“And I have, for the last two years because of lawsuits, had to turn in my curriculum to the central office in order to be looked at by [WILL],” he adds.
“It’s an attack on the children and the families, their histories,” Eick says of what he calls “the effort to try to rewind time to where white males can dominate.” Both Eick and Cera say that efforts to restrict certain books in schools will make children in marginalized groups feel alienated, alone, and unwanted.
If young children have questions about the way they feel, their bodies or their history, addressing the heavy prevalence of LGBTQ books on the list, James said, “the children need to have discussions with their parents, and not the teachers.”
“If I was a teacher and a child came up to me and asked that, I don’t even know how I would answer that question,” he added. “But I would definitely want to have a conversation with the child’s parents. … I think there needs to be that dialogue and communication with the parents. And I think that’s something that we’re missing today. We’ve lost this element of just open communication and being able to share between the teacher and the parent, for the best interests of the child. Whether that child has questions about the LGBTQ, or their sexual desires and all that stuff, this is stuff we can jointly look at and take care of for the child’s sake. That’s what it comes down to.”
While James stressed that there was no intention to target specific schools or groups like LGBTQ people, he said, “This is a divisive topic. People are going to live how they feel they need to live. It’s not my job or duty to tell people how to live. It’s called free will, everybody has that individual choice in their life. Legislatively, I’m not looking to make laws to make it more difficult to educate this, or tell teachers what they have to do. That’s not my role. My role is to look at statutory language, because for me it is about fighting for our future and looking out for the interests of our children.”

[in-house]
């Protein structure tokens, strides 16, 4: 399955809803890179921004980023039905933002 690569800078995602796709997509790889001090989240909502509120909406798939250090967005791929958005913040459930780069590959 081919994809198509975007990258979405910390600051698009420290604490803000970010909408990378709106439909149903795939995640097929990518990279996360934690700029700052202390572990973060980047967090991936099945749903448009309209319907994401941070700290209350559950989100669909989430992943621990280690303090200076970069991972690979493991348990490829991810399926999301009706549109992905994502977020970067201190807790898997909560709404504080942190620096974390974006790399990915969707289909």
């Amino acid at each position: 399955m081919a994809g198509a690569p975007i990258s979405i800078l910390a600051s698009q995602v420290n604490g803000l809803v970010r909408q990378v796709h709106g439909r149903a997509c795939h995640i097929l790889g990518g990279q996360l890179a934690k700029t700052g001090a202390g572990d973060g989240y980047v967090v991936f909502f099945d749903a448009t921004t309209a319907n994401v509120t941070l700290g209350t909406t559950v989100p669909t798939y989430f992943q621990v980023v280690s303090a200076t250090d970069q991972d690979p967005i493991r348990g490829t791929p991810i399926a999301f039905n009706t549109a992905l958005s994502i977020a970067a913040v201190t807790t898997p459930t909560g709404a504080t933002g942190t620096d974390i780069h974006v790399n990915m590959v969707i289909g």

“The move to ban books is a blatant attack on the freedom of expression, which protects students’ rights to read, learn and share ideas free from viewpoint-based censorship,” the American Civil Liberties Union (ACLU) of Wisconsin told the Examiner in a statement. “These bans in schools are misguided attempts to try to suppress that right. Book bans specifically aim to remove books that are by and about communities of color, LGBTQ people, and other marginalized groups. Censoring books on this basis is discriminatory and antithetical to our First Amendment rights.”
The debate is bound to heat up when the legislative session begins early next year.